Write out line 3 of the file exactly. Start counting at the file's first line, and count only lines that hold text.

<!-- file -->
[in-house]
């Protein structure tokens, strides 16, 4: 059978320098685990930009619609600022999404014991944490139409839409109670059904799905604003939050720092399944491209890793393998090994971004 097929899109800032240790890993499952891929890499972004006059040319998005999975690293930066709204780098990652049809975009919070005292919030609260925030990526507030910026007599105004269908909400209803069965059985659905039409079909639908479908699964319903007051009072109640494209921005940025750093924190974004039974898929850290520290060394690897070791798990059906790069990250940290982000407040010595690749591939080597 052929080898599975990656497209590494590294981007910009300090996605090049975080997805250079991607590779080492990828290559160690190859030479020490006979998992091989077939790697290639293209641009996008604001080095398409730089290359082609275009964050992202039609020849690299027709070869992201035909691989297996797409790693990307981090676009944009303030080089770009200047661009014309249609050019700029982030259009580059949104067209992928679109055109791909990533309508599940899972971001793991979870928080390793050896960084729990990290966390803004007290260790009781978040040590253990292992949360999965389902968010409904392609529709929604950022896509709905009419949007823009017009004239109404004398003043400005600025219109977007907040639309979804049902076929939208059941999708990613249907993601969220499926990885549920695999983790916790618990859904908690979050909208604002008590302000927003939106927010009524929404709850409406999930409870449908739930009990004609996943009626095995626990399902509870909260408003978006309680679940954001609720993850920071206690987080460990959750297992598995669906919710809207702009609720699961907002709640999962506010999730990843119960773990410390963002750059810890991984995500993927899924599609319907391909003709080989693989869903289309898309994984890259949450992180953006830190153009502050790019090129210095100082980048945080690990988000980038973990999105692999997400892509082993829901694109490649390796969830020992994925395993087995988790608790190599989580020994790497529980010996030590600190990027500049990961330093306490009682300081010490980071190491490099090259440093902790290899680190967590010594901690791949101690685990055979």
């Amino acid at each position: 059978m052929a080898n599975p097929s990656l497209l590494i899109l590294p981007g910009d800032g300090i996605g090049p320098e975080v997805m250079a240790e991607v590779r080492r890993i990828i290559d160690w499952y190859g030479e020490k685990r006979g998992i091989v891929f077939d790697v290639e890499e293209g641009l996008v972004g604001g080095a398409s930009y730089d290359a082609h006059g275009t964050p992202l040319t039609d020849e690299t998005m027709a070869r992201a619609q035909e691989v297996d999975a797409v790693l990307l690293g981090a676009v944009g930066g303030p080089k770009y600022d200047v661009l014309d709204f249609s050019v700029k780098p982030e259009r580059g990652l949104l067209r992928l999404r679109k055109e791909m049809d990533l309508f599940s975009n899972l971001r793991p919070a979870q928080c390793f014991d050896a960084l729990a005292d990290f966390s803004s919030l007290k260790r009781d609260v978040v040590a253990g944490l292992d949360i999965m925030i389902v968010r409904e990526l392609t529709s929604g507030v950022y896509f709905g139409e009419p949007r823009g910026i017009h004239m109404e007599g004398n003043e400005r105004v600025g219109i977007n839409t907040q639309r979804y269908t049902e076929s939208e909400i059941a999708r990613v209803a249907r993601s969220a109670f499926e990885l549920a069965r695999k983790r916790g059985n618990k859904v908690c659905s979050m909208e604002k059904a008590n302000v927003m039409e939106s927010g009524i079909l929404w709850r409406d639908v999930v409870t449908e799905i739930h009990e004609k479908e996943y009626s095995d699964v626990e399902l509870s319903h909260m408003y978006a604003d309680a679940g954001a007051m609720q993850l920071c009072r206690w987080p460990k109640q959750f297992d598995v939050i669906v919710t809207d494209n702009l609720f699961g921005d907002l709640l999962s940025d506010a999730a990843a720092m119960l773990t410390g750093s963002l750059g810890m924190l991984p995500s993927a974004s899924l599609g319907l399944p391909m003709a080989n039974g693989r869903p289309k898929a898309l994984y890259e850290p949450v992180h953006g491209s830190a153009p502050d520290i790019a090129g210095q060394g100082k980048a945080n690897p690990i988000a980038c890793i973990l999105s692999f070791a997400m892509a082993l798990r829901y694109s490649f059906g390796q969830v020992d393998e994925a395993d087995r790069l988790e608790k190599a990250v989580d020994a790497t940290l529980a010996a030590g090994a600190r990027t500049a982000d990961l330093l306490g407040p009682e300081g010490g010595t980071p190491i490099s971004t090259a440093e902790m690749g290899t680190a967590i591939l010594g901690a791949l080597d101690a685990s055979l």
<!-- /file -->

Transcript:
């Amino acid at each position: 059978m052929a080898n599975p097929s990656l497209l590494i899109l590294p981007g910009d800032g300090i996605g090049p320098e975080v997805m250079a240790e991607v590779r080492r890993i990828i290559d160690w499952y190859g030479e020490k685990r006979g998992i091989v891929f077939d790697v290639e890499e293209g641009l996008v972004g604001g080095a398409s930009y730089d290359a082609h006059g275009t964050p992202l040319t039609d020849e690299t998005m027709a070869r992201a619609q035909e691989v297996d999975a797409v790693l990307l690293g981090a676009v944009g930066g303030p080089k770009y600022d200047v661009l014309d709204f249609s050019v700029k780098p982030e259009r580059g990652l949104l067209r992928l999404r679109k055109e791909m049809d990533l309508f599940s975009n899972l971001r793991p919070a979870q928080c390793f014991d050896a960084l729990a005292d990290f966390s803004s919030l007290k260790r009781d609260v978040v040590a253990g944490l292992d949360i999965m925030i389902v968010r409904e990526l392609t529709s929604g507030v950022y896509f709905g139409e009419p949007r823009g910026i017009h004239m109404e007599g004398n003043e400005r105004v600025g219109i977007n839409t907040q639309r979804y269908t049902e076929s939208e909400i059941a999708r990613v209803a249907r993601s969220a109670f499926e990885l549920a069965r695999k983790r916790g059985n618990k859904v908690c659905s979050m909208e604002k059904a008590n302000v927003m039409e939106s927010g009524i079909l929404w709850r409406d639908v999930v409870t449908e799905i739930h009990e004609k479908e996943y009626s095995d699964v626990e399902l509870s319903h909260m408003y978006a604003d309680a679940g954001a007051m609720q993850l920071c009072r206690w987080p460990k109640q959750f297992d598995v939050i669906v919710t809207d494209n702009l609720f699961g921005d907002l709640l999962s940025d506010a999730a990843a720092m119960l773990t410390g750093s963002l750059g810890m924190l991984p995500s993927a974004s899924l599609g319907l399944p391909m003709a080989n039974g693989r869903p289309k898929a898309l994984y890259e850290p949450v992180h953006g491209s830190a153009p502050d520290i790019a090129g210095q060394g100082k980048a945080n690897p690990i988000a980038c890793i973990l999105s692999f070791a997400m892509a082993l798990r829901y694109s490649f059906g390796q969830v020992d393998e994925a395993d087995r790069l988790e608790k190599a990250v989580d020994a790497t940290l529980a010996a030590g090994a600190r990027t500049a982000d990961l330093l306490g407040p009682e300081g010490g010595t980071p190491i490099s971004t090259a440093e902790m690749g290899t680190a967590i591939l010594g901690a791949l080597d101690a685990s055979l």